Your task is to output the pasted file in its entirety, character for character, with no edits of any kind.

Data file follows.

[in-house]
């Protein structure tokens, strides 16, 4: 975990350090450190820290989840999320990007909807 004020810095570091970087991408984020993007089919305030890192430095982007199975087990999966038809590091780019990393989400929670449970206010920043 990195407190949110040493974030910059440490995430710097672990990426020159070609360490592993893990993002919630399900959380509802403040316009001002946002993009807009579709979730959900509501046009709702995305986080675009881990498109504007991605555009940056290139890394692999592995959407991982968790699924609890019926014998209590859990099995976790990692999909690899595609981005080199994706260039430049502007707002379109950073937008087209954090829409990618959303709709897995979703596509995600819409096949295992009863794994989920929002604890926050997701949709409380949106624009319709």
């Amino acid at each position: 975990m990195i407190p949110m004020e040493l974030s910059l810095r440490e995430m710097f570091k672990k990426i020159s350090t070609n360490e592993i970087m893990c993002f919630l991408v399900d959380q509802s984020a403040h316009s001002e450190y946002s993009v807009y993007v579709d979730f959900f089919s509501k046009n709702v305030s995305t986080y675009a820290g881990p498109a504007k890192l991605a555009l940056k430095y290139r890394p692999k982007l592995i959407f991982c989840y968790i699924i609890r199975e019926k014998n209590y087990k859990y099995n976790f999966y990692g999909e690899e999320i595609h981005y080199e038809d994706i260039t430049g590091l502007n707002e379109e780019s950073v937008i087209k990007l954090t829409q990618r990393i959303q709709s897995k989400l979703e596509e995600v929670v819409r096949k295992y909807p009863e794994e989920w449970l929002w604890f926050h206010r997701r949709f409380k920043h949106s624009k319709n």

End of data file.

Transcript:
[in-house]
């Protein structure tokens, strides 16, 4: 975990350090450190820290989840999320990007909807 004020810095570091970087991408984020993007089919305030890192430095982007199975087990999966038809590091780019990393989400929670449970206010920043 990195407190949110040493974030910059440490995430710097672990990426020159070609360490592993893990993002919630399900959380509802403040316009001002946002993009807009579709979730959900509501046009709702995305986080675009881990498109504007991605555009940056290139890394692999592995959407991982968790699924609890019926014998209590859990099995976790990692999909690899595609981005080199994706260039430049502007707002379109950073937008087209954090829409990618959303709709897995979703596509995600819409096949295992009863794994989920929002604890926050997701949709409380949106624009319709």
């Amino acid at each position: 975990m990195i407190p949110m004020e040493l974030s910059l810095r440490e995430m710097f570091k672990k990426i020159s350090t070609n360490e592993i970087m893990c993002f919630l991408v399900d959380q509802s984020a403040h316009s001002e450190y946002s993009v807009y993007v579709d979730f959900f089919s509501k046009n709702v305030s995305t986080y675009a820290g881990p498109a504007k890192l991605a555009l940056k430095y290139r890394p692999k982007l592995i959407f991982c989840y968790i699924i609890r199975e019926k014998n209590y087990k859990y099995n976790f999966y990692g999909e690899e999320i595609h981005y080199e038809d994706i260039t430049g590091l502007n707002e379109e780019s950073v937008i087209k990007l954090t829409q990618r990393i959303q709709s897995k989400l979703e596509e995600v929670v819409r096949k295992y909807p009863e794994e989920w449970l929002w604890f926050h206010r997701r949709f409380k920043h949106s624009k319709n």